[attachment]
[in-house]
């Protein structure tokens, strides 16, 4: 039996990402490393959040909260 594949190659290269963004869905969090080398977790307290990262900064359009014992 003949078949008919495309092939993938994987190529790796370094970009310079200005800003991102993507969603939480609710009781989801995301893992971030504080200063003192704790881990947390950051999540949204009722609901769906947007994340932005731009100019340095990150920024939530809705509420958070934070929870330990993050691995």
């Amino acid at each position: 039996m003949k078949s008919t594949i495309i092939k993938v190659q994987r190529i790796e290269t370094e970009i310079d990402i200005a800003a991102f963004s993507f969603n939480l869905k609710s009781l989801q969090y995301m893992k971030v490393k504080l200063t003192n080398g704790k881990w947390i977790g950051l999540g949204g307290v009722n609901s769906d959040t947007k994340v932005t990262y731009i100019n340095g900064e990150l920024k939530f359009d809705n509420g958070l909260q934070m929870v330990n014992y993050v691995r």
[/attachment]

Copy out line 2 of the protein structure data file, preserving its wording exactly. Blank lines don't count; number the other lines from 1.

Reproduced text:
């Protein structure tokens, strides 16, 4: 039996990402490393959040909260 594949190659290269963004869905969090080398977790307290990262900064359009014992 003949078949008919495309092939993938994987190529790796370094970009310079200005800003991102993507969603939480609710009781989801995301893992971030504080200063003192704790881990947390950051999540949204009722609901769906947007994340932005731009100019340095990150920024939530809705509420958070934070929870330990993050691995």